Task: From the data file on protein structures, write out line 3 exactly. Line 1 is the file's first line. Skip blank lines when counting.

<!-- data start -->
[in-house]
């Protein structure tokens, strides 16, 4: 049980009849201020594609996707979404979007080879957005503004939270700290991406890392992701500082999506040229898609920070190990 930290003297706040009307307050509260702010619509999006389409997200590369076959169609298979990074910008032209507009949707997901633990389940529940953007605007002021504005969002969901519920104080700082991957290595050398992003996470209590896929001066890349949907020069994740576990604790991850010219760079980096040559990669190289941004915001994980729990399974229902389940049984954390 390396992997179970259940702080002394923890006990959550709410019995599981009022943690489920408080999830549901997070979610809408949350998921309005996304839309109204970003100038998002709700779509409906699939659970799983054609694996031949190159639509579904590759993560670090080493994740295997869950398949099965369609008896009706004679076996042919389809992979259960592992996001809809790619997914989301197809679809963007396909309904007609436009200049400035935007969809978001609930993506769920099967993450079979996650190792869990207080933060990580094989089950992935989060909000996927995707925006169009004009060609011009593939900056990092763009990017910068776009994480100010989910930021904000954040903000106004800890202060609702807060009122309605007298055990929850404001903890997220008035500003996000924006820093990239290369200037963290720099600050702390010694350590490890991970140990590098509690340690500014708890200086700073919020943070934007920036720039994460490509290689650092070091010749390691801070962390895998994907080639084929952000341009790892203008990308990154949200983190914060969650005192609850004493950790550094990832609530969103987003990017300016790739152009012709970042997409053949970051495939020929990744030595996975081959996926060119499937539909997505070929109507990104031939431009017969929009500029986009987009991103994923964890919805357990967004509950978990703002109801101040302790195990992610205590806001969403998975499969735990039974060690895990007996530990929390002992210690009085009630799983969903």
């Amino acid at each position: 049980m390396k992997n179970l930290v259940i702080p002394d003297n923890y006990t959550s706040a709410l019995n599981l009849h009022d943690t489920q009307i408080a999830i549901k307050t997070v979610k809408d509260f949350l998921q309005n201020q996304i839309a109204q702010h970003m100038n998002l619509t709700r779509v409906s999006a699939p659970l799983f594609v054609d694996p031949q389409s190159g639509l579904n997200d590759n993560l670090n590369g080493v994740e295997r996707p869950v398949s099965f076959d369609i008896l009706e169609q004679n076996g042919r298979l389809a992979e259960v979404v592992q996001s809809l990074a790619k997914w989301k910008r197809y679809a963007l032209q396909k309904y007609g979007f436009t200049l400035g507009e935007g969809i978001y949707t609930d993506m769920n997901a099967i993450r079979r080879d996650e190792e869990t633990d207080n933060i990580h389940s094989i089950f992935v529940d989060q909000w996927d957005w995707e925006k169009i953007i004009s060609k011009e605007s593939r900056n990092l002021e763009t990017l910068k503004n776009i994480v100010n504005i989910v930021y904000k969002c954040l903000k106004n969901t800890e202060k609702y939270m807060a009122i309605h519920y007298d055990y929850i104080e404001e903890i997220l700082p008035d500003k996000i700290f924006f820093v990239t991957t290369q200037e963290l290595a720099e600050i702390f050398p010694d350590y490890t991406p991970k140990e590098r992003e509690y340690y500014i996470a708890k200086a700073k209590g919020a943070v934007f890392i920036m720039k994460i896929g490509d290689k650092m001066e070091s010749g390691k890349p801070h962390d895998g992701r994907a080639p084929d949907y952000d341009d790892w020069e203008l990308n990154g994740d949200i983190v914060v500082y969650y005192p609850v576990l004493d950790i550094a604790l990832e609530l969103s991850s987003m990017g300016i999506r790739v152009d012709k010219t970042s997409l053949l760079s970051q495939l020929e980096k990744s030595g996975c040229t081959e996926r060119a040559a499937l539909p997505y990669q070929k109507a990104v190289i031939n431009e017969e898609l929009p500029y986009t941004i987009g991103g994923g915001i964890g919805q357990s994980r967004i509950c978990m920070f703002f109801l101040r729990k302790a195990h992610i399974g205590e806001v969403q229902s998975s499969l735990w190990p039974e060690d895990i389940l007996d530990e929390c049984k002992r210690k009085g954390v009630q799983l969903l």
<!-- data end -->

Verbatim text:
């Amino acid at each position: 049980m390396k992997n179970l930290v259940i702080p002394d003297n923890y006990t959550s706040a709410l019995n599981l009849h009022d943690t489920q009307i408080a999830i549901k307050t997070v979610k809408d509260f949350l998921q309005n201020q996304i839309a109204q702010h970003m100038n998002l619509t709700r779509v409906s999006a699939p659970l799983f594609v054609d694996p031949q389409s190159g639509l579904n997200d590759n993560l670090n590369g080493v994740e295997r996707p869950v398949s099965f076959d369609i008896l009706e169609q004679n076996g042919r298979l389809a992979e259960v979404v592992q996001s809809l990074a790619k997914w989301k910008r197809y679809a963007l032209q396909k309904y007609g979007f436009t200049l400035g507009e935007g969809i978001y949707t609930d993506m769920n997901a099967i993450r079979r080879d996650e190792e869990t633990d207080n933060i990580h389940s094989i089950f992935v529940d989060q909000w996927d957005w995707e925006k169009i953007i004009s060609k011009e605007s593939r900056n990092l002021e763009t990017l910068k503004n776009i994480v100010n504005i989910v930021y904000k969002c954040l903000k106004n969901t800890e202060k609702y939270m807060a009122i309605h519920y007298d055990y929850i104080e404001e903890i997220l700082p008035d500003k996000i700290f924006f820093v990239t991957t290369q200037e963290l290595a720099e600050i702390f050398p010694d350590y490890t991406p991970k140990e590098r992003e509690y340690y500014i996470a708890k200086a700073k209590g919020a943070v934007f890392i920036m720039k994460i896929g490509d290689k650092m001066e070091s010749g390691k890349p801070h962390d895998g992701r994907a080639p084929d949907y952000d341009d790892w020069e203008l990308n990154g994740d949200i983190v914060v500082y969650y005192p609850v576990l004493d950790i550094a604790l990832e609530l969103s991850s987003m990017g300016i999506r790739v152009d012709k010219t970042s997409l053949l760079s970051q495939l020929e980096k990744s030595g996975c040229t081959e996926r060119a040559a499937l539909p997505y990669q070929k109507a990104v190289i031939n431009e017969e898609l929009p500029y986009t941004i987009g991103g994923g915001i964890g919805q357990s994980r967004i509950c978990m920070f703002f109801l101040r729990k302790a195990h992610i399974g205590e806001v969403q229902s998975s499969l735990w190990p039974e060690d895990i389940l007996d530990e929390c049984k002992r210690k009085g954390v009630q799983l969903l």